Shared Sorrow, Shared Survival: International Romani Day at the Center for Jewish History

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By J.D. Arden, M.L.I.S., Reference Services Librarian, Genealogy Specialist, Center for Jewish History 


Image: Street Scene [Bucharest]

Collection of  Leo Baeck Institute

Wednesday, April 8th is International Romani Day,celebrating and raising awareness of the Romani people, an ethnic minority with
roots in Northern India who, like the Jewish people, experienced an expulsion
from their homeland hundreds of years ago, and began a subsequent diaspora
throughout the Middle East, Europe and the Americas. Throughout their history,
the Romani suffered much of the same discrimination and persecution as Jews
did. Many of the same stereotypes followed both groups in their frequent expulsions
and migrations through medieval Europe: allegations of stealing children, blood
libels, accusations of sorcery and usurious business dealings. Both Jews and
Roma were subjected at times to an additional tax in various medieval empires. Both
Jews and Roma were implicated, by religious fundamentalist rhetoric, in being
cursed for being responsible for the death of Jesus—in the case of the Roma, for
supposedly having manufactured the nails used in the Crucifixion.

The Roma (referred to in the past by the inaccurate and often
disparaging term “Gypsies”) were the other main ethnicity, alongside Jews, targeted
by the Nazi regime for annihilation in the death camps and in unmarked mass
graves.  Many of the Romani and Jewish victims
perished, unaccounted for on the Eastern Front, in the wake of the Nazi
mobile killing units. The Shoah Resource Center at Yad Vashem has preserved documents
detailing one of many such atrocities of this time. Efforts to document these
mass killing sites are being undertaken by organizations such as Yahad-In Unum which also works to collect testimony of Roma survivors.

In the library and archives of the Center for Jewish History,
the history and shared paths through national dispossession, migration and
survival of persecution and genocide are well represented in several languages.
In the catalog, the search terms “Romanies” or
“Romany” yield over 70 catalog results. Other examples of ethnic groups
represented in the collections of CJH partner organizations are Armenians (over
60 catalog results), Kurds (over a dozen catalog results), and Druze (over 10
catalog results).

In the YIVO Institute for Jewish Research at CJH there is a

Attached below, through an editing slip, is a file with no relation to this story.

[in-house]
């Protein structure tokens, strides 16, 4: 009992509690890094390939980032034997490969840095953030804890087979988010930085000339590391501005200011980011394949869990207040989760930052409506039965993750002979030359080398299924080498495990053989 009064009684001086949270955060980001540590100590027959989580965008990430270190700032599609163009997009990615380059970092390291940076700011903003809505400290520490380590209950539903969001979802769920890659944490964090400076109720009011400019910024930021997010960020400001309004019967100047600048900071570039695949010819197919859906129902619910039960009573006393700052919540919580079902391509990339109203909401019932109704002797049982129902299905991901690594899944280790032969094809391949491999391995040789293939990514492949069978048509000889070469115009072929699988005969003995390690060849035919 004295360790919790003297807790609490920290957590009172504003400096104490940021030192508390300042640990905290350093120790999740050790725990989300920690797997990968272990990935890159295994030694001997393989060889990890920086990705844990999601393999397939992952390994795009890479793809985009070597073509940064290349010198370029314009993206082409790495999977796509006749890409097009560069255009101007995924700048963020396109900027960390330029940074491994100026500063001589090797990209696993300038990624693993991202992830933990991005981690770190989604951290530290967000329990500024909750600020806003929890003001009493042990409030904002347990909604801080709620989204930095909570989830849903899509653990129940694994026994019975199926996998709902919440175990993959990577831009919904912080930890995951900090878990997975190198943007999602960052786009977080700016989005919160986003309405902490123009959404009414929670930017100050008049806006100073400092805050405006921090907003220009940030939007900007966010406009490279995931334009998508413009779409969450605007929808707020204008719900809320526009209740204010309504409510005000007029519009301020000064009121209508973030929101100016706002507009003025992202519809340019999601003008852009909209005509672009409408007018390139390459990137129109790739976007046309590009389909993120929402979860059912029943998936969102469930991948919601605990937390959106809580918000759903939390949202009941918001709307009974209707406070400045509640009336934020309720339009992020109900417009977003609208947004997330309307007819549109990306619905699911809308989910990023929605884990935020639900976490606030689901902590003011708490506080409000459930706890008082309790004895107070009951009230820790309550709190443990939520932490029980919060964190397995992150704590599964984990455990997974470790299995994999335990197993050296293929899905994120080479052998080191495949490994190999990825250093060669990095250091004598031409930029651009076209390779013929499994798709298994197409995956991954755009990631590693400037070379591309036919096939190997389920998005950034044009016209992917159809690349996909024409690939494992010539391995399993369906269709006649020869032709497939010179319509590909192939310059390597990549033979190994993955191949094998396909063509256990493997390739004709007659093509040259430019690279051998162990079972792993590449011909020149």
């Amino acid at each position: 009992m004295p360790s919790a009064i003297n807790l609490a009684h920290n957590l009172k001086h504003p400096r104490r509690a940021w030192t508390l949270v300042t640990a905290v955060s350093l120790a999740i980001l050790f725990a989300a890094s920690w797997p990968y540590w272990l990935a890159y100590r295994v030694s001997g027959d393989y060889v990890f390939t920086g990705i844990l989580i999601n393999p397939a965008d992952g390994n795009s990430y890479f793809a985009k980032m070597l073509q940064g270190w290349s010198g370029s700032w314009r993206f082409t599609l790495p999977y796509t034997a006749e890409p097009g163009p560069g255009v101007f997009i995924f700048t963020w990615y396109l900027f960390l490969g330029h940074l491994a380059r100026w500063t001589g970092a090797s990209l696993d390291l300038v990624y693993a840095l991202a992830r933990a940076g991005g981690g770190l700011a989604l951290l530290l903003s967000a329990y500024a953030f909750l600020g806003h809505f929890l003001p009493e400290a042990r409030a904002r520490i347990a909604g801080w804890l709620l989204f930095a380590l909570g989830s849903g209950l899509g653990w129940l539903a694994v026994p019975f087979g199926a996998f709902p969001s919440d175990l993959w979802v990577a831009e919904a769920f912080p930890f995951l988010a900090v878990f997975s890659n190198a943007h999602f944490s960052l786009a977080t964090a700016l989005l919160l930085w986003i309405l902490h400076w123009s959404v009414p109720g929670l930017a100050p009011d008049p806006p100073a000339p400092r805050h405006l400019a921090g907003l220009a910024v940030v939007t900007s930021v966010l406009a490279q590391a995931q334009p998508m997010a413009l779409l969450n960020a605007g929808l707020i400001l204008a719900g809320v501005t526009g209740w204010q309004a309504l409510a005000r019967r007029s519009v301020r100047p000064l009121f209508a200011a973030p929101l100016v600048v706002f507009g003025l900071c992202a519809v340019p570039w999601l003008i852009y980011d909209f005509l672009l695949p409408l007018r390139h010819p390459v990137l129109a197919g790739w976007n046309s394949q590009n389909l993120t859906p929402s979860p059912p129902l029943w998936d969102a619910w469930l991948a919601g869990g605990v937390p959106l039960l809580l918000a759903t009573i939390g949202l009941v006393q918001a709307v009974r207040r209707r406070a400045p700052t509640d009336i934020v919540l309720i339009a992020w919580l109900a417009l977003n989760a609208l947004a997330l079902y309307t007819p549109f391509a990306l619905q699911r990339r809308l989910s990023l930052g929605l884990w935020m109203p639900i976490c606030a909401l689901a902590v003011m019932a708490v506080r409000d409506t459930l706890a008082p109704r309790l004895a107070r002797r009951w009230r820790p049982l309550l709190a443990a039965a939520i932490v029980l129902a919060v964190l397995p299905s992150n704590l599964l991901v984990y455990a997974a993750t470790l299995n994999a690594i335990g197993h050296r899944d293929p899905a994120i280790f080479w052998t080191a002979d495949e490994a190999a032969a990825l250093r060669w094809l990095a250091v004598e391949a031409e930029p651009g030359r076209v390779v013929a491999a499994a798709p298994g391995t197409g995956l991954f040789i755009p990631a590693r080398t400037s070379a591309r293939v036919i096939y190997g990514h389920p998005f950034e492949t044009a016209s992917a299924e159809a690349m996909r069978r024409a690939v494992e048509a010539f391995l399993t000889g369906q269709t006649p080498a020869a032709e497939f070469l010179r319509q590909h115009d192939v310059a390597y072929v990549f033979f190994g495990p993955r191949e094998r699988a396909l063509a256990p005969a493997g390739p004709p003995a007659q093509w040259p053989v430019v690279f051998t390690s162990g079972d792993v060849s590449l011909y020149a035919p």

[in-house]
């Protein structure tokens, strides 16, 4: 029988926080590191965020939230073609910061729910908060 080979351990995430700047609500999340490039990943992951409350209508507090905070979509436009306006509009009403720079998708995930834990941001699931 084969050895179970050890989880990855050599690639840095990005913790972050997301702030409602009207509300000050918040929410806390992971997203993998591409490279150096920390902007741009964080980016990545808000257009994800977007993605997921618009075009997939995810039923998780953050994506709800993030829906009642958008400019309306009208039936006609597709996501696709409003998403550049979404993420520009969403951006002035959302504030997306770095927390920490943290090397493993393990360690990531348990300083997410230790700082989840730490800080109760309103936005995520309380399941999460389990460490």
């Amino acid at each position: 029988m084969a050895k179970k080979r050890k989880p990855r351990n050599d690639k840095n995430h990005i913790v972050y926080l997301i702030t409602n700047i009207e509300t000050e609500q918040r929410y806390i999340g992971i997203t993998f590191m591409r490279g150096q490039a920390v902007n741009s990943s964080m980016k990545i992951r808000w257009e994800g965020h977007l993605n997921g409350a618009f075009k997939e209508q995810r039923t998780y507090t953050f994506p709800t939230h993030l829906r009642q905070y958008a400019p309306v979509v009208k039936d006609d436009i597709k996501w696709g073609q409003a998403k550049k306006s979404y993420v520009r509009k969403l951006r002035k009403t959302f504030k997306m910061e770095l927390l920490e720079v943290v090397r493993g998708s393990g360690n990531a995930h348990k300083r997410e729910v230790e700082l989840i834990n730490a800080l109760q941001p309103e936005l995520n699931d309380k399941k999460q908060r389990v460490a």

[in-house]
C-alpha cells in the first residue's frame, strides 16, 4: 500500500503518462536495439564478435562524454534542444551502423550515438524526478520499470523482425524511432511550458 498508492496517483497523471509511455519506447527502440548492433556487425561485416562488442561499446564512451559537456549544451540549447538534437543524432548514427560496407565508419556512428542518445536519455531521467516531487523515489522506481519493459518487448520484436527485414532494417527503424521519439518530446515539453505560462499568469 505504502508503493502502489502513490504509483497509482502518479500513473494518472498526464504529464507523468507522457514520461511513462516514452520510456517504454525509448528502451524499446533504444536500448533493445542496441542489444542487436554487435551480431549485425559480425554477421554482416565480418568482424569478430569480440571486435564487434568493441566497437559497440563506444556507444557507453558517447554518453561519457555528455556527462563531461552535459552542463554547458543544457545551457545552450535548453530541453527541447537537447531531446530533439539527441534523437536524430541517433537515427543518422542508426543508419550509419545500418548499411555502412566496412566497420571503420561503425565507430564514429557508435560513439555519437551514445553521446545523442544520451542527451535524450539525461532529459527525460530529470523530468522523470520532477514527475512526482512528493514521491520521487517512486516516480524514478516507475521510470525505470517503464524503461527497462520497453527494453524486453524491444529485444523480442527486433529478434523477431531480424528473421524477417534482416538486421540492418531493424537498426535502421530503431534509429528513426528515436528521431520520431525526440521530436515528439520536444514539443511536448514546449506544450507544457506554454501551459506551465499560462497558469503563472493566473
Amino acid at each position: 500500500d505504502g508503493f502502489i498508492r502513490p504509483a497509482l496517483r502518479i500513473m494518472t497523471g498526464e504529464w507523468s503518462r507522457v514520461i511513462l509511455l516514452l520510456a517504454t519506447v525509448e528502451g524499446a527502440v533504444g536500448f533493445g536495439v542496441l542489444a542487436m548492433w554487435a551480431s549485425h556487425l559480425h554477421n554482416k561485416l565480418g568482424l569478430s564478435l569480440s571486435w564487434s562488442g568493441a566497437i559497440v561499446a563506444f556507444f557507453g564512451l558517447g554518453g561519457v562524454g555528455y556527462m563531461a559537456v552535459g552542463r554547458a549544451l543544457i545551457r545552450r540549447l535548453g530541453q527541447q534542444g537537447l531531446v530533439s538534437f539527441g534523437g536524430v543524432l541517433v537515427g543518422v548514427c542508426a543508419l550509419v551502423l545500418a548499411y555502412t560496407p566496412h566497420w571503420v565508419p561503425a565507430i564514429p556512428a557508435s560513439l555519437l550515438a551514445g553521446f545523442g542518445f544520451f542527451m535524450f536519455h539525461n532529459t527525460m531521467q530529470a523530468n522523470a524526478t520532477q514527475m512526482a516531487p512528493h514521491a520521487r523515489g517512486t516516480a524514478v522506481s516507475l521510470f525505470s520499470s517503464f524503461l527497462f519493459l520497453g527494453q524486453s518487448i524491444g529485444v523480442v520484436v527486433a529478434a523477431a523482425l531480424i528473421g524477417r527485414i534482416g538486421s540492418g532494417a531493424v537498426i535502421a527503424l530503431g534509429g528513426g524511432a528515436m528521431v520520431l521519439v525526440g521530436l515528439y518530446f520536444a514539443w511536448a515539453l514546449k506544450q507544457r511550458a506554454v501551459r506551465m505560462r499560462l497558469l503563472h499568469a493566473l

grammar book of the Romani language, explained in German, Die Sprache der
Transsilvanischen Zigeuner: Grammatik, Wörterbuch
by Heinrich von
Wlislocki (1856-1907), published in 1884. According to Professor Yaron Matras
of the School of Arts, Languages, and Cultures at the University of Manchester,
author of The Romani Gypsies (2015) among other books, in some dialects
of the Romani language, the term for a Jew is “biboldo”, meaning without-baptism,
constructed from the Indic and modern Hindi prefix bi(n), without, and the Romani verb bold-, meaning
to turn over, hence to baptize. According to other sources, other Romani
dialects give “biboldo” the meaning of fresh or pure.

The journey of these nations through diaspora and
discrimination has not been clear or easy, yet the fact that the Center for
Jewish History exists and houses the cultural heritage of peoples who were
threatened with genocide is a testament to survival, resiliency and
perseverance. Sadly, recent events in Europe and elsewhere have shown that Jews
and Roma are still facing a shared battle against the rise of violent attacks,
riots, shootings, discrimination, and neo-fascist politics. The road of this
shared sorrow and shared survival is not easy–and although it seems not to be
over, we’ve survived it before.


A select bibliography of books at CJH related to Romani

A Folḳ Opgerisn
/ א פאלק אפגעריסנ אפגעשליסנ by Edvard Sholok (1933,Melukhe-Farlag
fun Vaysrusland, Minsk, Notsektor)

A History
of the Gypsies of Eastern Europe and Russia
by David Crowe (1994, St.
Martin’s Press)

A Nikdo
Vám Nebude Věřit: Dokument o Koncentračním Táboře Lety u Písku
Nobody Will Believe You: a document about the Lety Concentration Camp] by
Markus Pape (1997,

Bury Me Standing:
the Gypsies and Their Journey
by Isabel Fonseca (1995, Knopf)

human rights in Europe: hearing before the Commission on Security and
Cooperation in Europe, One Hundred Fourth [i.e. Fifth] Congress, second session
July 21, 1998.

Shared Sorrows:
a Gypsy Family Remembers the Holocaust
by Toby Sonneman (2002, University
of Hertfordshire Press)


Press Statement from U.S. Department of State regarding International Roma Day:

News articles about International Roma Day:
Deutsche Welle, April 8, 2013 “International Roma Day”:

Amnesty International, April 8, 2009 “International Roma Day: Europe’s Roma community still facing massive discrimination”:

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